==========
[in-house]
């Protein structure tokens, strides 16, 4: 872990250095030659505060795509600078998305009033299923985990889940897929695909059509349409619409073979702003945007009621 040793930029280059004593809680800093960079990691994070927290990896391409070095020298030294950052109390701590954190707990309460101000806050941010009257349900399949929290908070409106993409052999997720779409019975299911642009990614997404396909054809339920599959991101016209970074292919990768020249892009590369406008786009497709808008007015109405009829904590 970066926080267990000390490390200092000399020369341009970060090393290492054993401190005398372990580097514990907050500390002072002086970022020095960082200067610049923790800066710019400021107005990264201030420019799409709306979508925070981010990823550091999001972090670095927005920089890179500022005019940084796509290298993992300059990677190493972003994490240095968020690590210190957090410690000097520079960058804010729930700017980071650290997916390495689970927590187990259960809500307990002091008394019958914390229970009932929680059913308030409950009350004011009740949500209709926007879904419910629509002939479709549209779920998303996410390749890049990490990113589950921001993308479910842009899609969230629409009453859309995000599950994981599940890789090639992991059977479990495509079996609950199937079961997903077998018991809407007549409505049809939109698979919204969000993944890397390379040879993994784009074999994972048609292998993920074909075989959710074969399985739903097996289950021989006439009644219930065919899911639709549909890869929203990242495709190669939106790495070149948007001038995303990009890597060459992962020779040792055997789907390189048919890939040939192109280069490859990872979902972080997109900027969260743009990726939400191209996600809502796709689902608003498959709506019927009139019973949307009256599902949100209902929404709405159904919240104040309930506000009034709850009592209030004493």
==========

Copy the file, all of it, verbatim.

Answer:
[in-house]
């Protein structure tokens, strides 16, 4: 872990250095030659505060795509600078998305009033299923985990889940897929695909059509349409619409073979702003945007009621 040793930029280059004593809680800093960079990691994070927290990896391409070095020298030294950052109390701590954190707990309460101000806050941010009257349900399949929290908070409106993409052999997720779409019975299911642009990614997404396909054809339920599959991101016209970074292919990768020249892009590369406008786009497709808008007015109405009829904590 970066926080267990000390490390200092000399020369341009970060090393290492054993401190005398372990580097514990907050500390002072002086970022020095960082200067610049923790800066710019400021107005990264201030420019799409709306979508925070981010990823550091999001972090670095927005920089890179500022005019940084796509290298993992300059990677190493972003994490240095968020690590210190957090410690000097520079960058804010729930700017980071650290997916390495689970927590187990259960809500307990002091008394019958914390229970009932929680059913308030409950009350004011009740949500209709926007879904419910629509002939479709549209779920998303996410390749890049990490990113589950921001993308479910842009899609969230629409009453859309995000599950994981599940890789090639992991059977479990495509079996609950199937079961997903077998018991809407007549409505049809939109698979919204969000993944890397390379040879993994784009074999994972048609292998993920074909075989959710074969399985739903097996289950021989006439009644219930065919899911639709549909890869929203990242495709190669939106790495070149948007001038995303990009890597060459992962020779040792055997789907390189048919890939040939192109280069490859990872979902972080997109900027969260743009990726939400191209996600809502796709689902608003498959709506019927009139019973949307009256599902949100209902929404709405159904919240104040309930506000009034709850009592209030004493």